One of the most important part of training any horse is developing a trusting relationship. I make it a point to spend lots of time in the stall with my horses. If you've seen any of my videos on Facebook, you know that I even have a good enough relationship with Moon to take naps in her stall laying down with her.
For Julie's second day of training we worked on learning her body language, getting her comfortable having me in close quarters with her and identifying some of her triggers.
Before I even put together a training plan, I first take a session to evaluate each horse from the ground so that I can get a better idea about what they might already know and what might trigger naughty behavior. How can I prepare a successful training plan if I don't first take the time to understand the horse's baseline?
My main areas of evaluation include:
- Grooming - patience and areas of sensitivity
- Forward, Halt and Back - reaction to halter pressure
- Yielding haunches, shoulders and barrel - reaction to lateral pressure
- Suppleness - reaction to stretching side to side
Here is a summary video of my overall approach to Judge Julie's evaluation
And here is the full length video of my evaluation with Judge Julie.
Questions? Post them in the comments below or reach out directly via the Contact Page.
For anyone who has been following my work with Moon on Facebook, you will know that I've been taking it VERY slow since she arrived in January.
As you watch this video of our second ride, I hope it will be clear how much that extra time will benefit our work under saddle. I'm still only riding her bareback and will keep our sessions to under 30 minutes for a couple more weeks, but she is much more in tune with me than she was when she arrived four months ago. The in-hand exercises, desensitization and ground driving have all helped me figure out some of her "buttons" while giving us time to establish a working relationship built on trust.
In the video, I utilize 3 ground poles setup like the mathematical Pi symbol. This is quite possibly my favorite configuration of ground poles for two key reasons: it's very simple and quick to setup and it can be used for a multitude of different training exercises for green and advanced horses alike.
The double poles are set perpendicular to the single pole and are spaced 5 feet apart. This setup gives me the ability begin introducing trotting over ground poles with first a single pole that has two "guide rails" leading up to it and then also to begin introducing a series of poles (2 in this setup). The 3-sided "box" created by the ground poles also gives me a visual space to practice halts and rein backs, and if I space the poles slightly farther apart (closer to 9 feet) then I can even use the full box for practicing canter work over ground poles.
Additionally, I can practice side pass by having my horse either straddle the poles or utilize a pole as a front "boundary." For a more advanced horse, I will use the slightly larger box to focus on transitions. Each time we enter the box I will ask my horse to either halt/walk before trotting back out, or I might trot into the box, halt and then do a turn on the haunches to trot out a different direction. As I'm REALLY starting to ask my horse to work more on her hind end, we can also trot into the box and "pivot" out of the box by making close to a 90-degree turn out a different side of the box without losing our rhythm.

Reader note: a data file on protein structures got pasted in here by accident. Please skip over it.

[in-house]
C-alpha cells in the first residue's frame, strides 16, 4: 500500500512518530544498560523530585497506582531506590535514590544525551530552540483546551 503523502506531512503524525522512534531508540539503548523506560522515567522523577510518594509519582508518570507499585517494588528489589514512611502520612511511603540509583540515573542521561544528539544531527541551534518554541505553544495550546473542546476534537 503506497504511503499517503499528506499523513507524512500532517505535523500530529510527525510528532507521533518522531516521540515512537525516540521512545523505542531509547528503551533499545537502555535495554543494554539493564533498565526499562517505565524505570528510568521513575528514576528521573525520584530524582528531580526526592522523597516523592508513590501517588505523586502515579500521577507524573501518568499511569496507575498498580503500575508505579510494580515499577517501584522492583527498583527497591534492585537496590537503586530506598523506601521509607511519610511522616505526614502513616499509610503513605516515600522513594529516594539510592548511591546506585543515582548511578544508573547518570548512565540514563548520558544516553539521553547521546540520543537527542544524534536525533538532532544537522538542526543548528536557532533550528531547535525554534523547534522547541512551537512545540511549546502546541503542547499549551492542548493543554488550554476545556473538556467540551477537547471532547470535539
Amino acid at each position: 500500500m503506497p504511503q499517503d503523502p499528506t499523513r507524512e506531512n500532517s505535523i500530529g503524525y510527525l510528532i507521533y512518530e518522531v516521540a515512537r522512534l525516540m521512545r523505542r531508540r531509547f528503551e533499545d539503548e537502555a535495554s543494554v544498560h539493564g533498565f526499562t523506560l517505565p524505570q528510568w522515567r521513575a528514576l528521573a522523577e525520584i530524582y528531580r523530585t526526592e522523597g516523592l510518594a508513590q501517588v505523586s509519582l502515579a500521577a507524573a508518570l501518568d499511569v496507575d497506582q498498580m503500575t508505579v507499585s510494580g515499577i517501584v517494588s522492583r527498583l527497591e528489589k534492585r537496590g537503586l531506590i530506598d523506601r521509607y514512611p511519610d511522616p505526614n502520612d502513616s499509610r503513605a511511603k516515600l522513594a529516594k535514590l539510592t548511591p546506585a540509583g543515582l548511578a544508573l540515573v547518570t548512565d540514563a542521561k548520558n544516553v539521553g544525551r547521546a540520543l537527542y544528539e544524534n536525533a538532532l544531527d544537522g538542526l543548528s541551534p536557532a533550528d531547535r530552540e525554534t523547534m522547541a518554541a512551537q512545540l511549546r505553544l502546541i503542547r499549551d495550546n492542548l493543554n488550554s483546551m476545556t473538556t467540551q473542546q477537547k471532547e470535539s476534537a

The key to this setup of ground poles is to challenge your brain to always be using the box area as a space to change something about your horse so your training rides never get stale and boring.
Yesterday I took Dove to her third Dressage schooling show since she retired from her racing career a little over 6 months ago, and it did not go at all as I had planned. Ever since I started working with Dove, she has been the epitome of calm, cool and collected. She has handled ground driving in an indoor arena during a severe windstorm that actually tore off part of the roof while we continued working, she has gone on trail rides, she quietly stands ground tied in the barn aisle, she is a saint for the farrier and has had riders of varying levels on her without any issues.
But yesterday was different for Dove, and that's okay. I recently posted the following on Facebook, and re-reading it gives me a great feeling of pride for knowing that I did indeed put it into action at the show yesterday.
Always take it slow, don't get angry at your horse but also don't be afraid to give him boundaries, set him up for success with small wins and never be too proud to go back down a few levels to help rebuild confidence for both of you when something goes awry.
So, what happened?
Let me set the stage by providing some background that may sound more like pre-emptive excuses:
After confirming that I have a reliable halt, back, go and change of direction with a halter and lead rope, I move forward by introducing changes of direction in a bridle on the lunge line.
This is the first time I ever worked with Moon in a bridle and also the first time I ever lunged her.
In the first part of the video I review some of my thoughts on safety, necessary equipment, and the key training steps to "test" before moving on to ground driving.
By Kyle Rothfus
This blog is dedicated to providing insight about OTTB re-training, Thoroughbred pedigrees and general equine care. You can also track the progress of horses I have for sale through posts here.